Zebulon Pike’s influence was large, after his 1806 expedition he wrote "From these immense prairies may arise one great advantage to the United States, that is: The restriction of our population to some certain limits, and thereby a continuation of the Union. Our citizens being so prone to rambling and extending themselves on the frontier will through necessity be constrained to limit their extent to the west to the borders of the Missouri and Mississippi, while they leave the prairies incapable of cultivation to the wandering and uncivilized aborigines of the country."

This idea that the area west of the states of Arkansas, Missouri, and Iowa was unfit for citizens of the U.S. was so prevalent that it led to the establishment of an “Indian Territory” where Indians from east of the Mississippi River would be moved as a result of the Indian Removal Act of 1830. Dozens of tribes were moved and promised lands they could keep “forever” in what are now the state of Nebraska and Kansas. The Indian tribes already residing in those areas were not happy to have new neighbors. “Forever” proved to be only 20 to 40 years as most of these Eastern tribes and many of the “Plains Tribes” were moved again to a reduced in size “Indian Territory” [the present state of Oklahoma]. This happened because the Americans finally realized the Great Plains could be productive land for agriculture.

And what a great agricultural area it has become. The eastern area of the “Great American Desert” normally has more than enough rainfall to produce abundant corn and other grain and agricultural products. And the western area of the “Great American Desert” blossomed in the 1940s, when mechanized pumping was introduced and people began to tap the great water reservoir of the Ogallala Aquifer [sometimes called the High Plains Aquifer] that lies under the area. The formerly dry land flourished under abundant irrigation water from below ground. More and more wells were drilled and pumping capacity dramatically increased. Center-pivot irrigation was introduced, which resulted in huge, lush green circles of agricultural crops on the dry brownish landscape. Large-scale, mechanized pumping of groundwater transformed the agricultural productivity, the society and culture, and the economy throughout the area of the Aquifer.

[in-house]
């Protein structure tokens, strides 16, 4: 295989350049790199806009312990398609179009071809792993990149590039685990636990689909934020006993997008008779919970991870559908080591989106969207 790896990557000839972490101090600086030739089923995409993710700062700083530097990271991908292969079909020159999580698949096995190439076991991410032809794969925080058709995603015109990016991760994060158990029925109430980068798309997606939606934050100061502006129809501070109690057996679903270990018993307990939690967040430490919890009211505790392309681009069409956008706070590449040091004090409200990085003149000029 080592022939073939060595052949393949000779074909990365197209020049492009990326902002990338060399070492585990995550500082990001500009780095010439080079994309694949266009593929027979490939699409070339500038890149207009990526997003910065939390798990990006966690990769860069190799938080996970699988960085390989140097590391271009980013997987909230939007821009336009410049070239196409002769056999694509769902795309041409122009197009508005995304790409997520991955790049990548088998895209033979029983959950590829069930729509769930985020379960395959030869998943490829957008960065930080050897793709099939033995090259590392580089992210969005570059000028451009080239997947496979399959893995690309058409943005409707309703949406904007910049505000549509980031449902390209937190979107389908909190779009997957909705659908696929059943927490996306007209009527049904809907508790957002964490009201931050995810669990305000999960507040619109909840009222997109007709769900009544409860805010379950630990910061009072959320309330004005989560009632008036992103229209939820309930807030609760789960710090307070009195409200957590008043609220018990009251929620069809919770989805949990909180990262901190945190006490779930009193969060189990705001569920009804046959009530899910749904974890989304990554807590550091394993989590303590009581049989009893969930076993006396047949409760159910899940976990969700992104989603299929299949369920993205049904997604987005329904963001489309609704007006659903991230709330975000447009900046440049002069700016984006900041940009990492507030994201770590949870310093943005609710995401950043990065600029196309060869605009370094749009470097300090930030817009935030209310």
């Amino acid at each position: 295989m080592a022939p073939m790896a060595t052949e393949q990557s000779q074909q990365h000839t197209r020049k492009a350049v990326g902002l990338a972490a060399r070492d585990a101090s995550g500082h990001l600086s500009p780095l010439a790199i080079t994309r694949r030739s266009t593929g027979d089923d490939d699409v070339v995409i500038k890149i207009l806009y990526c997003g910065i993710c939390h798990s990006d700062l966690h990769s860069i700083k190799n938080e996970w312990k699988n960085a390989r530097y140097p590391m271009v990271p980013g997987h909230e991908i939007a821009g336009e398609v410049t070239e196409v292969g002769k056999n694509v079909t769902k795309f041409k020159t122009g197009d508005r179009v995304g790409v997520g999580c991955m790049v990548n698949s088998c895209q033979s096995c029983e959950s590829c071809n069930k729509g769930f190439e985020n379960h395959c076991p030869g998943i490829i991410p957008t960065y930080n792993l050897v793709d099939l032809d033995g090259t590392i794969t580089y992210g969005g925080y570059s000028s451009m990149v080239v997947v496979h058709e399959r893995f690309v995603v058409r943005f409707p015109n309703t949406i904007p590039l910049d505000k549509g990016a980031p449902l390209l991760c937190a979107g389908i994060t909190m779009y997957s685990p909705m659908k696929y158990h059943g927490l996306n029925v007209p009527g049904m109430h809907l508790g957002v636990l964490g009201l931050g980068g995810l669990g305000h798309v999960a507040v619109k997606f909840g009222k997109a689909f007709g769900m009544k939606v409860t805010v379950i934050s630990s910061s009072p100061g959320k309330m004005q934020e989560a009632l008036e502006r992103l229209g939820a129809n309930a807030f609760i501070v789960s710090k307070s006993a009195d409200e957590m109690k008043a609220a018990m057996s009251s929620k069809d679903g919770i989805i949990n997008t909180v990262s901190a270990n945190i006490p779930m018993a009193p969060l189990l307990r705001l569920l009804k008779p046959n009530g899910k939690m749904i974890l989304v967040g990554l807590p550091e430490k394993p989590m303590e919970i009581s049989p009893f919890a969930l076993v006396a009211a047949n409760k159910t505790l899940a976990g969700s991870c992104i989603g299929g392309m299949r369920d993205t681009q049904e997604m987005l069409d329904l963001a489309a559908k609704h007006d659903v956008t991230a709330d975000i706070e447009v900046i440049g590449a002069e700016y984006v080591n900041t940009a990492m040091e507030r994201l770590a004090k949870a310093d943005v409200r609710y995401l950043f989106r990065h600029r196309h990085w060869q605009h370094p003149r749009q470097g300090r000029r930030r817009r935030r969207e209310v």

Today, the Great Plains once known as the Great American Desert along with the Corn Belt that begins east of the Great Plains and extends out onto them from America’s primary grain belt region and are the breadbasket to America and much of the grain-hungry world.

Sources:

Andrist, Ralph K. 1964. The Long Death. New York: The MacMillan Company.

Carlson, Paul H. 1998. The Plains Indians. College Station, Texas: Texas A & M University Press.

Foreman, Grant. 1972. Indian Removal. Norman, Oklahoma: University of Oklahoma Press.

Foreman, Grant. 1934. The Five Civilized Tribes. Norman, Oklahoma: University of Oklahoma Press.

Nordin, Dennis S. & Scott, Roy V. 2005. From Prairie Farmer to Entrepreneur. Bloomington, Indiana: University of Indiana Press.

Ridder, Mary. 2007. Root of Change: Nebraska’s New Agriculture. Lincoln, Nebraska: University of Nebraska Press.

Webb, Walter Prescott. 1931. The Great Plains. New York: The MacMillan Company.

Wishart, David J., Editor. 2004. Encyclopedia of the Great Plains. Lincoln, Nebraska: University of Nebraska Press.

Friday, February 11, 2011

Brownville-Fort Kearney Trail goes through Homestead